We are a part of the F-18 jet community, my husband is like “goose” on Top Gun (His opening line at Pat Obrien’s in New Orleans where we met…a whole other story). That community is pretty accepting of fiancee as a status, but to the Marine Corps… unless you are married… you are persona non grata. If he had died or was injured, you would get no notification, benefits…anything.

Which takes us to the “Oh my word… we better get married quick..your going to Kosovo wedding”

Which makes me a war bride… I get a kick out of that.

I, like most girls, dream of their wedding…and this was not it. We were only three weeks away from “Martha Stewart Perfection”, and I wasn’t about to blow it on a judge. We got word Wednesday morning that they were ramping up for a Friday departure. I whirled into action, by noon I had our pastor and photographer set for five, the jeweler racing from Hilton Head with the rings, the florist putting together a quick bouquet and boutonniere, a hair appointment and a decorating force (the squadron wives) ready to transform the tower where Mike proposed to me. The hardest sell was dry cleaning. In Seattle, where I am from, you can have your clothes in an hour… it’ll cost you….but you can get them. In South Carolina, they have 7 day martinizing. So trying to convince them to clean Mike’s suit in less then 7 hours was a miracle almost of Genesis proportion. I arranged the restaurant down the street for a little reception, got a cake, brought my boom box with the sampler wedding music CD, and we were set.

The only challenge…Michael had no idea. And the groom was up in a really fast jet, only God knows where, with no way of telling him he was getting married at five. The Corporals and Sergeants were on the lookout for him the minute he landed….which was about 4:15. In which they informed him to get home, put the suit on and show up for his wedding. Fortunatly he is a man of action and takes orders well 🙂

It was a great wedding. The photograph still hangs over our fireplace. We were surrounded by surrogate family, and even managed a first dance and cake smash. We decided not to tell anyone except our heartbroken parents, thinking perhaps we would still be able to pull of the “Big One” later. The next morning we went to turn in paperwork, and got the news…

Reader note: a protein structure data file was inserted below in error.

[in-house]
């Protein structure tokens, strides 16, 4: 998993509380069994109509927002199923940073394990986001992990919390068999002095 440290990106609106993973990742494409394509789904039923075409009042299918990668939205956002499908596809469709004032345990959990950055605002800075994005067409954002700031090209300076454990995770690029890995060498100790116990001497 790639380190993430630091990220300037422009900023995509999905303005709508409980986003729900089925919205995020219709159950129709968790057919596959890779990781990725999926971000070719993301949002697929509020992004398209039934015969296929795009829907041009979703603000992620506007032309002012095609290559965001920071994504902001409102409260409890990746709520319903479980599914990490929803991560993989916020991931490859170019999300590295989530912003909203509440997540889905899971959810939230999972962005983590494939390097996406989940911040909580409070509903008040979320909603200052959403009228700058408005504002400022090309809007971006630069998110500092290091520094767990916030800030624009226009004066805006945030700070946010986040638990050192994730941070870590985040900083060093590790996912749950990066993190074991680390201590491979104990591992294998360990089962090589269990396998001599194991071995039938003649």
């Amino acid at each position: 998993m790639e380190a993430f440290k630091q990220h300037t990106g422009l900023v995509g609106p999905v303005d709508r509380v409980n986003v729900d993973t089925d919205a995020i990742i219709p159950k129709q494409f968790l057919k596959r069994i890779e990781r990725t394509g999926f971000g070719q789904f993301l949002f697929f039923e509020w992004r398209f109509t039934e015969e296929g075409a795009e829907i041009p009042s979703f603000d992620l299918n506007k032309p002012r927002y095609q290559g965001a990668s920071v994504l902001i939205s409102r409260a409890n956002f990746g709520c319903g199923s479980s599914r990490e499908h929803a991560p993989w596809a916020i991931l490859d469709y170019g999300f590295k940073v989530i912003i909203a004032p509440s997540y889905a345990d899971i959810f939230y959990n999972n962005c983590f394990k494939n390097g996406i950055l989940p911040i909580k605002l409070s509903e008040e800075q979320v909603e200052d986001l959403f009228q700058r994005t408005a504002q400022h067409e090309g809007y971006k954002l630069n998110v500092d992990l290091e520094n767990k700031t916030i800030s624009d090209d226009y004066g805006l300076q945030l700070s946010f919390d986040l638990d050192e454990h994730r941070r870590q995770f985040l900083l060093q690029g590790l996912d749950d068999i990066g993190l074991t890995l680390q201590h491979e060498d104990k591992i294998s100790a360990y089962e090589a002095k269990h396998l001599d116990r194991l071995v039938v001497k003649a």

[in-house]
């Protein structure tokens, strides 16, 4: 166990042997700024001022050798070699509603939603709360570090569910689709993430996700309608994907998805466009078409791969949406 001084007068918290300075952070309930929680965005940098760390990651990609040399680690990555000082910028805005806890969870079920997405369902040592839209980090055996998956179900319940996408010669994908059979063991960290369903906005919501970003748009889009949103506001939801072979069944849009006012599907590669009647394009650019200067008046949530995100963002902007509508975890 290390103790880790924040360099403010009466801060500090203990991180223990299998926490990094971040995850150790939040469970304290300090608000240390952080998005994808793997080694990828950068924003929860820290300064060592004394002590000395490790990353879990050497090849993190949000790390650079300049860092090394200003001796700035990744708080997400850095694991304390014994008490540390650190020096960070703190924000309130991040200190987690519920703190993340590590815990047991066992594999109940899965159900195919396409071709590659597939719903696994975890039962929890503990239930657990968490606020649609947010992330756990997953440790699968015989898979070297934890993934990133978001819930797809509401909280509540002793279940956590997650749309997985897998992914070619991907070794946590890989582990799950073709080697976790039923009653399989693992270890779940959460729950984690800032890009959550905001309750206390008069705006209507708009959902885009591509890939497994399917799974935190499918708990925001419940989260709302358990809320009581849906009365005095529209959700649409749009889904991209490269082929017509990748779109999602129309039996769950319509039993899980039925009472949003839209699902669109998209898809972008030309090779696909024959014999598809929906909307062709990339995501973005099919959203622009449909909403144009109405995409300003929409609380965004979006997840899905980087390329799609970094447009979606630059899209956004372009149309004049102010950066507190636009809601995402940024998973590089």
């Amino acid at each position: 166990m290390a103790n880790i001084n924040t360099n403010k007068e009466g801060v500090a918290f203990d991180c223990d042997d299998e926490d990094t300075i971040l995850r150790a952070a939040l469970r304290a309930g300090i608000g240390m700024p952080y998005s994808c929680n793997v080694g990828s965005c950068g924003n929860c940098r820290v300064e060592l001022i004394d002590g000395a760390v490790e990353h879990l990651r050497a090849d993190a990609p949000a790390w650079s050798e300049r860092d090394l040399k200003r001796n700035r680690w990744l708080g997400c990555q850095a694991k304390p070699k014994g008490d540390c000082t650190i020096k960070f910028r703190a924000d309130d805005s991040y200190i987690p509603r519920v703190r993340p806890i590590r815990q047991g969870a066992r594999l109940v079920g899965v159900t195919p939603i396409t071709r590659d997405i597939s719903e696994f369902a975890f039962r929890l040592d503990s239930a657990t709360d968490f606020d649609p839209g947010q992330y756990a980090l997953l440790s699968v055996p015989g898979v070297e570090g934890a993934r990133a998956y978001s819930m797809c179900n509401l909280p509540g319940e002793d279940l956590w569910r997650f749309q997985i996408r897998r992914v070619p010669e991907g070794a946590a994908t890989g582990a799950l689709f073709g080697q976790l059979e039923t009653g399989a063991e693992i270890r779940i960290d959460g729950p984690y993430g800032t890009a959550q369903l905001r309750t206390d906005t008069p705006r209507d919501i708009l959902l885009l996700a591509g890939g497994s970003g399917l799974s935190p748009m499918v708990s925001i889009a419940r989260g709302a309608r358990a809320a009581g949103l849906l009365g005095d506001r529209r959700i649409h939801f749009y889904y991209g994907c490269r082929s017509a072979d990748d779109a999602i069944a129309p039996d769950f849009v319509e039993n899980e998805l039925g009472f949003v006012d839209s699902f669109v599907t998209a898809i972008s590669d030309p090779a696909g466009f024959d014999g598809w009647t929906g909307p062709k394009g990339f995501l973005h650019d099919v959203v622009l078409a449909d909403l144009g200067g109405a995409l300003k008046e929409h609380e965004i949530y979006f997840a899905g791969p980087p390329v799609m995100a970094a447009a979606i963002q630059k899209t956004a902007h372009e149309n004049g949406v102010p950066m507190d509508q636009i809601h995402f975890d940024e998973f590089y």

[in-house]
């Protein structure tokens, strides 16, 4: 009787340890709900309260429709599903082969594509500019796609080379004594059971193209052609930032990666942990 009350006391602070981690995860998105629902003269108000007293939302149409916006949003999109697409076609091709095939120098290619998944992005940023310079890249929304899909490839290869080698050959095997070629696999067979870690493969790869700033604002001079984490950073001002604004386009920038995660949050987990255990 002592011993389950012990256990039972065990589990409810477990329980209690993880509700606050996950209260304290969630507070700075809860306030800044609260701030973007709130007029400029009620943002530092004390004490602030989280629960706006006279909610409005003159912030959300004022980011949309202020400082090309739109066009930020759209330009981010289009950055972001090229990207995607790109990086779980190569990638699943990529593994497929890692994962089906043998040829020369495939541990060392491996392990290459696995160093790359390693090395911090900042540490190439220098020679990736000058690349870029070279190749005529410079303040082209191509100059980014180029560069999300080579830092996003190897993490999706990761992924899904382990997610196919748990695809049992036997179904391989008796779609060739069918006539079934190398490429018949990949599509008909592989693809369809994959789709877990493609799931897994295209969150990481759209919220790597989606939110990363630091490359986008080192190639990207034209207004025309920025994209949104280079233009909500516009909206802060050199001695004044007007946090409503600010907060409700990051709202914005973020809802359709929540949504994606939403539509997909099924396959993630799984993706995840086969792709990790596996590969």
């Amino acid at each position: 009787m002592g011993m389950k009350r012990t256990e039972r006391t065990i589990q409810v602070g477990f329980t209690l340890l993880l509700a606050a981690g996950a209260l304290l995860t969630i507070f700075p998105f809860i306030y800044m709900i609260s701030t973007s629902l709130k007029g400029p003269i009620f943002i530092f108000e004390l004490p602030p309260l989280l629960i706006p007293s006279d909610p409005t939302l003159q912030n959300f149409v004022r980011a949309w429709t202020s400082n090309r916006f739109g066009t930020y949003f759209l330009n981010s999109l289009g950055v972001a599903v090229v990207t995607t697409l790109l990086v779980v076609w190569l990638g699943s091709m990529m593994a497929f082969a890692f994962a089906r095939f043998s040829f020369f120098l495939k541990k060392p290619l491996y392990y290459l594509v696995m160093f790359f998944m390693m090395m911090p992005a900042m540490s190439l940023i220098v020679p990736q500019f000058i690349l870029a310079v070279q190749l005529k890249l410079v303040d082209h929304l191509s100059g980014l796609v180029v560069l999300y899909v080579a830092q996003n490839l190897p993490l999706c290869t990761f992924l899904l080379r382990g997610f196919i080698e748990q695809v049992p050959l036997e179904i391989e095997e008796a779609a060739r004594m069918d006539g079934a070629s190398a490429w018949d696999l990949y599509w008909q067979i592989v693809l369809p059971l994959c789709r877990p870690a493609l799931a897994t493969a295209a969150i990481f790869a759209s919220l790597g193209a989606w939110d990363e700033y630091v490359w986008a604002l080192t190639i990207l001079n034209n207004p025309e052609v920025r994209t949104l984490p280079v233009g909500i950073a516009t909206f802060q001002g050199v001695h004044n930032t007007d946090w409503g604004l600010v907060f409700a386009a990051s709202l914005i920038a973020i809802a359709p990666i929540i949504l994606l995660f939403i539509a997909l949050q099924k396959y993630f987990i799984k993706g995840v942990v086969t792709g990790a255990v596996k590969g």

…the squadron is NOT going anymore…

shock… what do you do now?

…which leads us to the second marriage of my husband. We made it to our wedding day, May 8th. It was everything a Southern Girl at heart could ask for… Big and Glorious.

He did deploy to Kosovo, two weeks later.

And yes, I make him celebrate both dates.

I thought it would mean double the gifts, but he got wise to me. On our first anniversary he gave me diamond earrings. On April 14, 2000 I opened the beautifully wrapped box, and saw one blinking at me. The card read, you get the other on May 8th. Outsmarted again 🙂

I have been blessed. My husband is the most considerate, kind, loving and supportive husband anyone could ask for (and he looks crazy sexy in those flight suits). I know there is a God and that He loves me every time I look into Michael’s face. God blesses us, even if we feel unworthy of it sometimes. You are irreplaceable honey, and truly I am at a loss to imagine my life without you… we are epic.

There is a famous movie line that says “You complete me.” It is WRONG. Part of the reason our marriage works is that we came into it two complete individuals, and we enhance each other. I am the delightful color that livens Michael’s black and white life, and he grounds me. Together we have grown, and God willing, will continue for many decades to come. Nine years feels like we are still just beginning our journey together. I can truly say that I love him more today, nine years later, than I did on that South Carolina tower…

Honey, here is one to add to the soundtrack of our lives. After nine years, this is what marriage means to me…

Across a crowded room
I know you know what I’m thinking
By the way I look at you
And when we’re lying in the quiet
And no words have to be said
I think to myself, I think to myself
This love is a beautiful gift
I have been blessed
And I feel like I’ve found my way
I thank God for all I’ve been given
At the end of every day
I have been blessed
With so much more than I deserve
To be here with the ones that love me
To love them so much it hurts
I have been blessed. from Blessed by Martina McBride

Blessed by Martina McBride

Michael, I love you.